Judaism, Sikhism and Sufism

Topics: Sikhism, Sikh, Guru Nanak Dev Pages: 2 (477 words) Published: November 29, 2010
Judaism, Sikhism, and Sufism
Judaism, Sikhism, and Sufism are all religions that are similar in one way or another, but they have their differences also. Judaism began with the Covenant between God and Abraham around 2000 BC. Sikhism was created by Guru Nanak Dev, a religious leader and a social reformer during the fifteenth century. Sufism started emerging during the eighth century CE in the Middle East.

Judaism, Sikhism and Sufism are very similar because they all are religions that people worship day to day. Judaism believes "there is one god and only one god", Sikhism believes "believe in only one almighty God, and Sikhism believes "there is only one god and that god possesses everything". All of these religions have a places of worship, Judaism: synagogue's , Sikhism: gurdwara's, and Sufism: temple's. All of these religions originated somewhat around each other, Judaism: Canaan, Sikhism: India, and Sufism: East Asia.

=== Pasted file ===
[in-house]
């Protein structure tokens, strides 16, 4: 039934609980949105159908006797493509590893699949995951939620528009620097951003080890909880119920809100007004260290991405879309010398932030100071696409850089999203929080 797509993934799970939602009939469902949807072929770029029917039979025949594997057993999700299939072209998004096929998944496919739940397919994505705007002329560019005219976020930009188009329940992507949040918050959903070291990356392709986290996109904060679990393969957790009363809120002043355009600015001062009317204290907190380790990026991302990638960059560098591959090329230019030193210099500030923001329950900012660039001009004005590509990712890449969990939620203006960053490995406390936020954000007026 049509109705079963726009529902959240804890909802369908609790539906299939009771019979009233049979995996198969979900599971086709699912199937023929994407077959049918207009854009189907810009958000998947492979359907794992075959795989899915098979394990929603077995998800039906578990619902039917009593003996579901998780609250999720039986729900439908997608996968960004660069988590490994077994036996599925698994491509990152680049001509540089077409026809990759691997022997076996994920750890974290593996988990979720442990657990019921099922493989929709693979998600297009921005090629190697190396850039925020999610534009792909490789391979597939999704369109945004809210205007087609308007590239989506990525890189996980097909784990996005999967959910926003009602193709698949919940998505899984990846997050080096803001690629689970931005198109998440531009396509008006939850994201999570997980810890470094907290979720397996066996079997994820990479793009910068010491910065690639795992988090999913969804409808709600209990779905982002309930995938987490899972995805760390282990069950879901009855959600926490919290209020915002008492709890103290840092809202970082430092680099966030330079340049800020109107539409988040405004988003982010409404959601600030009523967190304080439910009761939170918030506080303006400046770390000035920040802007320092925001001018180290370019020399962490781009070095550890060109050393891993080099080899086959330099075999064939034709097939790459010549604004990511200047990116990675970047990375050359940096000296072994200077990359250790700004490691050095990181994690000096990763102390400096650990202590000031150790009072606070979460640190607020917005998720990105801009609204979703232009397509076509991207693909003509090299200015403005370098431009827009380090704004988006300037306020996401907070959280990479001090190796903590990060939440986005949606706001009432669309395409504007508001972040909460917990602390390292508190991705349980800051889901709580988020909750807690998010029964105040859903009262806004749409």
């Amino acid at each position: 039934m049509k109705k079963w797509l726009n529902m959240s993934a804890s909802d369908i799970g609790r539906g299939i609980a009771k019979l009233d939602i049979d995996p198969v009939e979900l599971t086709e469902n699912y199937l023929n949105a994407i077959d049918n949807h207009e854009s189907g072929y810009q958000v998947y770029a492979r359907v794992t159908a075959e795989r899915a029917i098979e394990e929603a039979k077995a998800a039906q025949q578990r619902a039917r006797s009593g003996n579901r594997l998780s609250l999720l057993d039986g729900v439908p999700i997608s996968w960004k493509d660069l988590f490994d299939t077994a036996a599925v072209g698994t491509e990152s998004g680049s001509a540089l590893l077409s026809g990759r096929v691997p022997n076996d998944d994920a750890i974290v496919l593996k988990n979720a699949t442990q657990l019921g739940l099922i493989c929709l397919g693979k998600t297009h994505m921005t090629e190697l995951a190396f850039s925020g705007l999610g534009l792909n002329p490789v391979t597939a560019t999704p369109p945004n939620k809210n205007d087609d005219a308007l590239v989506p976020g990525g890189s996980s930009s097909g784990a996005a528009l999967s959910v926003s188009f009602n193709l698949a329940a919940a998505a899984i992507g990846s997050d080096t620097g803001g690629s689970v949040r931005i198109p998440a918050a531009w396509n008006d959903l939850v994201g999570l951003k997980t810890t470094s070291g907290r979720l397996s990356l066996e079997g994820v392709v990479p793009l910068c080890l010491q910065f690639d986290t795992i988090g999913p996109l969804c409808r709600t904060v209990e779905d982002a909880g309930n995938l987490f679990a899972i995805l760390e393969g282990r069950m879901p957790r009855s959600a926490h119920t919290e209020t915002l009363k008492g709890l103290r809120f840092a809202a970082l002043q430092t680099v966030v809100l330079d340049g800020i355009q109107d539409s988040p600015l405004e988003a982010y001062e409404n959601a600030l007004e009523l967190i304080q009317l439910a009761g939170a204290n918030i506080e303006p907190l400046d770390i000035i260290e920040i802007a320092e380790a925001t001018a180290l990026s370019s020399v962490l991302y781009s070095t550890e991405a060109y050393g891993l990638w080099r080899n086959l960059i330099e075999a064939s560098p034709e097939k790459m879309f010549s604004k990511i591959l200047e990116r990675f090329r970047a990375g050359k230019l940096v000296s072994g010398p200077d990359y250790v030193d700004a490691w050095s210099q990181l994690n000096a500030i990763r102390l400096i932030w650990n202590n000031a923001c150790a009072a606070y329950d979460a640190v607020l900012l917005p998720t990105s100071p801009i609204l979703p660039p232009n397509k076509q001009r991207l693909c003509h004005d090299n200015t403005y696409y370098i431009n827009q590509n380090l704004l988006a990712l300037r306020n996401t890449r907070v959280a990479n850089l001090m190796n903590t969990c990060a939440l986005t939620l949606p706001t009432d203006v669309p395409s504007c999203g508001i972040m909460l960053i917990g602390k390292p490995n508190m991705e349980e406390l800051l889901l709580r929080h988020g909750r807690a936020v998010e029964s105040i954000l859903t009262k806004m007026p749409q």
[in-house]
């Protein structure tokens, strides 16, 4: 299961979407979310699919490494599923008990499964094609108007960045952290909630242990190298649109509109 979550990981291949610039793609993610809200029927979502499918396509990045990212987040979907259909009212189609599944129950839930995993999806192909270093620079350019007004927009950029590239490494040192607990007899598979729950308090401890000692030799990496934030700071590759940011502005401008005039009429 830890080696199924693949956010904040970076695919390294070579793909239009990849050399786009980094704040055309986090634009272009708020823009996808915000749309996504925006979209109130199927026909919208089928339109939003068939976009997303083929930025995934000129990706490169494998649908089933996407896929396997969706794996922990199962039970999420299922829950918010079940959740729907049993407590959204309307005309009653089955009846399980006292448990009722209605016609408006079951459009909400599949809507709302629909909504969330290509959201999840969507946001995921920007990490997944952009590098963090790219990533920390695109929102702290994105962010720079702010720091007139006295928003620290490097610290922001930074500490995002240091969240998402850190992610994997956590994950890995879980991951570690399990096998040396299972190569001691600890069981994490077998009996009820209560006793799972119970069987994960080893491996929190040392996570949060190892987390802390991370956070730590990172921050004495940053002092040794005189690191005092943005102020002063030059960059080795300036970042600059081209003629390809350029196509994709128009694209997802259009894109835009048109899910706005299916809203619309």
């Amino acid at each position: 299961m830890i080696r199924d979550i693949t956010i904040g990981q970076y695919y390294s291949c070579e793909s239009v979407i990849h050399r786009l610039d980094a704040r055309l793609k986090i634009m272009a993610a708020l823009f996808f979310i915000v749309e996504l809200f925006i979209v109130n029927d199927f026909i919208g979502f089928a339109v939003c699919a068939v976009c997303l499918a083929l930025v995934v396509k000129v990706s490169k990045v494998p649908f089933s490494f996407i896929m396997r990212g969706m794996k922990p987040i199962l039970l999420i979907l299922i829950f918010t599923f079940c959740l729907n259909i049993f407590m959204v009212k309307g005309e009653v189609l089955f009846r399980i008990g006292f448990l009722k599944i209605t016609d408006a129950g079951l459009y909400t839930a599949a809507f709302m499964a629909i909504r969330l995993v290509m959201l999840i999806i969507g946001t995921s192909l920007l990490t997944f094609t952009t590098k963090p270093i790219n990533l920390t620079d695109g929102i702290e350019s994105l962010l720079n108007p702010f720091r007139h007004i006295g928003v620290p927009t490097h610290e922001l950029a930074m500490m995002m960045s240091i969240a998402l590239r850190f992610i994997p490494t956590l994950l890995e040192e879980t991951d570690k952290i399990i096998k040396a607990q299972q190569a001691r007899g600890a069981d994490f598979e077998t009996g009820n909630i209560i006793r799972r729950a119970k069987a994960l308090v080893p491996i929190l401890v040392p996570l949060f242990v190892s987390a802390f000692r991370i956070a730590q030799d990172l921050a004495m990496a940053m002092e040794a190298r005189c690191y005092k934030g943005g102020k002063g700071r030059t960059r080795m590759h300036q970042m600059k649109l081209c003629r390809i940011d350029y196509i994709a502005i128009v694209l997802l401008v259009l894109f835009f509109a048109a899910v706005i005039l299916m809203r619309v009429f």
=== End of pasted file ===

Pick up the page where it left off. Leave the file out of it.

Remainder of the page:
Judaism worships the Tetragrammaton, YHVH (Yahweh), and Sikhism worships Guru Granth Sahib. Sikhism abolished priests, saying that it freed them from their ego and weaknesses, but Judaism has priests called Koheins. Sufism followers believes that the soul goes through a cycle of births and deaths before it reaches the human form and that the goal of human life is to break the cycle of births and deaths and merge with God, whereas Judaism followers do not follow the idea of reincarnation. In Judaism someone can go to heaven or hell based on what they did during their lifetime, but in Sikhism there is no such physical places.

While both Sikhism and Sufism have religious texts, Sikhism followers read the Guru Granth Sahib, and Sufism followers read the Qur'an. Alcohol is a major part of Judaism because they are required to do so every Friday night at Passover, whereas Sufis are forbidden to drink at all. The followers of Sufism worship in a temple, while the followers of Sikhism worship in a gurdwara. These religions also...
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